Sunday, March 30, 2008
Returning home to Houston
After a two week trip to Mexico I returned to Houston yesterday, landing at Bush Airport. The flight had been a little difficult, the man next to me kept shoving his elbow past the armrest. He seemed oblivious to what he was doing, but I didn't say anything - (probably should have). Maybe it was an omen for what was to come. He and his wife jumped up (they were in the seats closer to the window, I had the aisle seat) and basically shoved me back out of the way so they could rush out of the plane. I told myself to be calm, maybe different people have different definitions of body space. I thought the couple was from Mexico, because they spoke no English and had trouble with the customs form. But it turned out they were Americans - they stood in line at for U.S. Citizens and Residents just like I did.
It was an interesting day. A couple behind me who were speaking only Spanish were approached by one of the ICE employees (a woman who looked like she was in her 70s, I'm wondering if ICE if hiring retired people to work at the airport) - the man asked her if he was in the wrong place, she said well, she hadn't thought about it because she was thinking he was a diplomat. He wasn't - but they were so far out of place she let them stay in the U.S. line.
I approached the counter when called and was faced by an officer named Ramos. He was nice and didn't ask any rude questions. But he kept typing something on his keyboard. I asked him if the strip on my passport didn't work anymore and he said no. He was correcting some information - Later I wondered if it was because my passport shows me with brown hair and now it's gray.
Anyway, I then picked up my suitcase and was walking through the agricultural customs section. I have never in my life had a problem doing this when I have flown. As a teenager and college student I and my friends were regularly searched when crossing back into the U.S. in a car at the Laredo international bridge. But that was so long ago it hardly crosses my mind anymore, plus like I said, it was when we crossed in a car.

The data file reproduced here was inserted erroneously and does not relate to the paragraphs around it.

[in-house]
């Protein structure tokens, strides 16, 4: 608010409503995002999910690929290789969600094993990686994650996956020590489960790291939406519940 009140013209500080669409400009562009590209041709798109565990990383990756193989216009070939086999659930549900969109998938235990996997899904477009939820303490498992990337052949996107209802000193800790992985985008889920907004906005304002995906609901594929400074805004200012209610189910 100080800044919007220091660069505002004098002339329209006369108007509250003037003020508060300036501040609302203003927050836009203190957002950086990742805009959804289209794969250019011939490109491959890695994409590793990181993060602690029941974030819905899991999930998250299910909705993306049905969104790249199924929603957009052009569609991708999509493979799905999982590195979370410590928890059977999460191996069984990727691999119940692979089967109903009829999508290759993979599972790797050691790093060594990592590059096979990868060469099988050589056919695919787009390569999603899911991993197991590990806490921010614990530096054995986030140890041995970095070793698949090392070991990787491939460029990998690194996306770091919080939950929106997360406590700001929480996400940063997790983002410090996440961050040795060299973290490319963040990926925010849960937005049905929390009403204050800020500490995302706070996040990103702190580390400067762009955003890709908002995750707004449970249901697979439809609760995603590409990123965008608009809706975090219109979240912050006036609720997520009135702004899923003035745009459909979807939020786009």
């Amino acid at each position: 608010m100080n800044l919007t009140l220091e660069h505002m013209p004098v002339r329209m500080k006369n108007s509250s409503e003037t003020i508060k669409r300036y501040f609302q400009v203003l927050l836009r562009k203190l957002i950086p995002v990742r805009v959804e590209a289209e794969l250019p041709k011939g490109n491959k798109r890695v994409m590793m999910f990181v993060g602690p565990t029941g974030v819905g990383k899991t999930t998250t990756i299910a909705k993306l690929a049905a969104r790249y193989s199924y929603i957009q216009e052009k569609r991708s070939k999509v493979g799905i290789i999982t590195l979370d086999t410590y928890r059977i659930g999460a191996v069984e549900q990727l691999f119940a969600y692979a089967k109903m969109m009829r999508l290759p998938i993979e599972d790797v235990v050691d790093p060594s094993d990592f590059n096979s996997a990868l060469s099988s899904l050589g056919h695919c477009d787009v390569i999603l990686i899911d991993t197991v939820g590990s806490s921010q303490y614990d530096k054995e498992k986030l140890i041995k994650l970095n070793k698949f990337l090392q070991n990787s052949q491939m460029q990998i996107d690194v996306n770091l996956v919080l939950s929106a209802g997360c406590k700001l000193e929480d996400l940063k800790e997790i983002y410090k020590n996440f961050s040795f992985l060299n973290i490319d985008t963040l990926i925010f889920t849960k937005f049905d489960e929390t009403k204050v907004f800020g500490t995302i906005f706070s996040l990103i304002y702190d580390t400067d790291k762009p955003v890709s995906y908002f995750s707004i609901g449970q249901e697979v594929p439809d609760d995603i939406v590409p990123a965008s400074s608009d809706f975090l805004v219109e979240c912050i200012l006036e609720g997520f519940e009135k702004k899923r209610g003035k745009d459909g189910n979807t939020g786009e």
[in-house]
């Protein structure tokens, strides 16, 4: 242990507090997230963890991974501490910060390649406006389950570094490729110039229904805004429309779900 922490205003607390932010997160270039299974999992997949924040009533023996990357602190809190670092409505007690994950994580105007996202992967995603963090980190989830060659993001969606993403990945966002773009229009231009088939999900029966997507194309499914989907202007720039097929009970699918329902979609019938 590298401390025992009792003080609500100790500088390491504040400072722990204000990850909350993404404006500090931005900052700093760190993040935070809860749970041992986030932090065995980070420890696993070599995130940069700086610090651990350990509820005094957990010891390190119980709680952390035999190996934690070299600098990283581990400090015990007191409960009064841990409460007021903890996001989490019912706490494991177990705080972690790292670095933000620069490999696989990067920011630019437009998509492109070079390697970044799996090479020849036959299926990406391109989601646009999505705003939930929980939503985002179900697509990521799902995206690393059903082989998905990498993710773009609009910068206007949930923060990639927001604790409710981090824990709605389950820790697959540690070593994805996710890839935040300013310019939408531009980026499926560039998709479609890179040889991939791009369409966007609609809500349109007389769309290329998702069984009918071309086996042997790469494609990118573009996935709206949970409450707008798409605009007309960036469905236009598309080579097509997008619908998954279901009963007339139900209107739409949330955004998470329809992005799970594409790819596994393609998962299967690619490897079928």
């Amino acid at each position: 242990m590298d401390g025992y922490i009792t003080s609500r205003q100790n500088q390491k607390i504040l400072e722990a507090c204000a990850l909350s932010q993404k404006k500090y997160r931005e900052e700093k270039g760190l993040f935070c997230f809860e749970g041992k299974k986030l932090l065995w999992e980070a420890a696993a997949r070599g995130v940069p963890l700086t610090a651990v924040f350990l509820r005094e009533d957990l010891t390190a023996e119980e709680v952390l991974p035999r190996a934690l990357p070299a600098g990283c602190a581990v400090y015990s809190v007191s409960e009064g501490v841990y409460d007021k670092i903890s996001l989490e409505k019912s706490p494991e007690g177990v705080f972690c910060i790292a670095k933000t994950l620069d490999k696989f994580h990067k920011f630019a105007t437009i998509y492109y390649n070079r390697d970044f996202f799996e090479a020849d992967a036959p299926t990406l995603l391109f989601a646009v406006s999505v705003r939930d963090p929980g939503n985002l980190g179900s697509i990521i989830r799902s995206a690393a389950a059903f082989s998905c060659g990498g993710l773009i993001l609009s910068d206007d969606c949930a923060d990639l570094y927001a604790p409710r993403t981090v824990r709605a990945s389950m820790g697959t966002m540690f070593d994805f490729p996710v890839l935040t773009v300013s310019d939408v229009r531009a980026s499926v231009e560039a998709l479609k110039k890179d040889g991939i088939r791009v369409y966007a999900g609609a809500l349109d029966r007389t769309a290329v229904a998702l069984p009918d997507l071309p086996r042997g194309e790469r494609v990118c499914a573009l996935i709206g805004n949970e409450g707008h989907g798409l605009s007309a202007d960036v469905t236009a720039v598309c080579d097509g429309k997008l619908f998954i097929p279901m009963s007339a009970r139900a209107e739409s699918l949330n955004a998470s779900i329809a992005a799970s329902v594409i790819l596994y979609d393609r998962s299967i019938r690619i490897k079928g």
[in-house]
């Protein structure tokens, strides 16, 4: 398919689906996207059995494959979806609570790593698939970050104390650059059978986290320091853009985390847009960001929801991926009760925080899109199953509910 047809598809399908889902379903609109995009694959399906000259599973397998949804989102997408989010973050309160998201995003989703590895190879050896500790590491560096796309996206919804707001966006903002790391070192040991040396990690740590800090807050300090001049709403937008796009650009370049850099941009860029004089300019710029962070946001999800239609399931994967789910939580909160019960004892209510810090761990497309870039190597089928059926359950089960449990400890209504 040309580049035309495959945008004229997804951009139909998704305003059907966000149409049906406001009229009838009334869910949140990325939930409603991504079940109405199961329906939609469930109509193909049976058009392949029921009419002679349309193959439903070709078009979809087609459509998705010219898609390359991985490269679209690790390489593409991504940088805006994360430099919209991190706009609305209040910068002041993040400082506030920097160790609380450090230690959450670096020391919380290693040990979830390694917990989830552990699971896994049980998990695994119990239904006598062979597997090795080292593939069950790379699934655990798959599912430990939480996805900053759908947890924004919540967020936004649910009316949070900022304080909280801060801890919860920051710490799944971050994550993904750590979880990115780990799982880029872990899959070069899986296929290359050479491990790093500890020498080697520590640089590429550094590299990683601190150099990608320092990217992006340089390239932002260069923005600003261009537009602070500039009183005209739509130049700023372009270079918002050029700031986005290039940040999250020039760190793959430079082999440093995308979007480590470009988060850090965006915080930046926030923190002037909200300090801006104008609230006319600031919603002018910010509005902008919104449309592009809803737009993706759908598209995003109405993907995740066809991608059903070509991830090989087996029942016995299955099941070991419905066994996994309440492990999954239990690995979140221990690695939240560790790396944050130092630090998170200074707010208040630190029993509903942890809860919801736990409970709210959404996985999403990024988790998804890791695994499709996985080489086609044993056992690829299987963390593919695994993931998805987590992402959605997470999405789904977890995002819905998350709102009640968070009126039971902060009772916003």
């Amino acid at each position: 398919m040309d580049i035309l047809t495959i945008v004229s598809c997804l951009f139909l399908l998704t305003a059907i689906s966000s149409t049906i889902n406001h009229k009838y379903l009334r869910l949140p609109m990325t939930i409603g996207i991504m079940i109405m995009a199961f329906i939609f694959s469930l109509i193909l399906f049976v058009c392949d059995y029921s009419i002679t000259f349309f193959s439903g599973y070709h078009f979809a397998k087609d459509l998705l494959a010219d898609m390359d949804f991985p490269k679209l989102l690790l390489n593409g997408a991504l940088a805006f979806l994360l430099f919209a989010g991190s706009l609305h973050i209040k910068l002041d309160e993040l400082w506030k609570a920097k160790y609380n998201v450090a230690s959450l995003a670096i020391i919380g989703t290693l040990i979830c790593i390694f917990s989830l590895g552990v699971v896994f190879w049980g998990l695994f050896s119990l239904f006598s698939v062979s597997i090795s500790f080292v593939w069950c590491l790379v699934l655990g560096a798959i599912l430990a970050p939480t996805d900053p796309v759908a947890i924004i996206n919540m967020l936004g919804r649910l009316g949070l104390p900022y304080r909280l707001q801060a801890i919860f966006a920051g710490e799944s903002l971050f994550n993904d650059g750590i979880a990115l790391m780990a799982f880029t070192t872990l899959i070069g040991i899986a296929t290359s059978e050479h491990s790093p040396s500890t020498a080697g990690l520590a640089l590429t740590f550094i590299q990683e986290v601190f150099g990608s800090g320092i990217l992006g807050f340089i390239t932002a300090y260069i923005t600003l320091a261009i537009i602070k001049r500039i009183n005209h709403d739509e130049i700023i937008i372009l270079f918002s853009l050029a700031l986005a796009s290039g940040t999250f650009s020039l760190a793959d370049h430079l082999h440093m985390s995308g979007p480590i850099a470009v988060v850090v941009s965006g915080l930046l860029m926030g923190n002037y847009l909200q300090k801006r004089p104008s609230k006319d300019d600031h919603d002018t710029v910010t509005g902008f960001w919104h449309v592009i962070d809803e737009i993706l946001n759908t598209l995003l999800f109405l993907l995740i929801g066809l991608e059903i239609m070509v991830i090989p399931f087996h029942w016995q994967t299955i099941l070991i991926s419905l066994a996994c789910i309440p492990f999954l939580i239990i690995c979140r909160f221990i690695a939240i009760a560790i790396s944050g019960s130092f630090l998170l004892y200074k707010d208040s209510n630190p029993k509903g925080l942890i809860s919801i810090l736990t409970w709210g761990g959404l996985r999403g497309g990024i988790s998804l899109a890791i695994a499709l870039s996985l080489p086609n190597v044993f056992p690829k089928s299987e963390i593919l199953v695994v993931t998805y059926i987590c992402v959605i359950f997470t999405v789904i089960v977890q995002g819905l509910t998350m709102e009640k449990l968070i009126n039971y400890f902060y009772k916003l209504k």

All of a sudden, after the officer standing at the counter said I was ok and could leave, a young ICE officer with an Italian sounding name that starts with an "L" came out and pointed to me. I thought it was strange since I have never seen anyone get pulled out of that line.
He was very nice and formal, even apologized for taking my time and asked if I was on a schedule, I said no, but I was worried about my husband being worried while he waited on the other side. He asked if I went to Mexico on vacation or business. I said the first week was a vacation with my husband, then he returned and I had to go to Cuernavaca to do some interviews - so the officer then said "you went on business" (I had said vacation on my customs form). He asked me how many times I had traveled internationally the last year. I couldn't remember exactly and said 4-5, but it turned out to only be 3 (guess it felt like a lot because all the trips were taken since Dec. 07)
He went through my carry-on and saw my digital SLR - he said "nice camera" and asked me if was a Canon Rebel.. I said no, it's a Nikkon, and the university purchased it - he can check the silver tag on the side - that says State of Texas property. He said he didn't need to look at it. He looked through my book bag and saw I had a Mac laptop - he said "I see you use a mac, I think they are great. Have you seen the new one?" I said yes - the Mac Book Air - that it's really cool... its the laptop that is so slim and weighs hardly anything. He said no that's not it, its so small and you can type anything on it, check your email etc, but is still a laptop.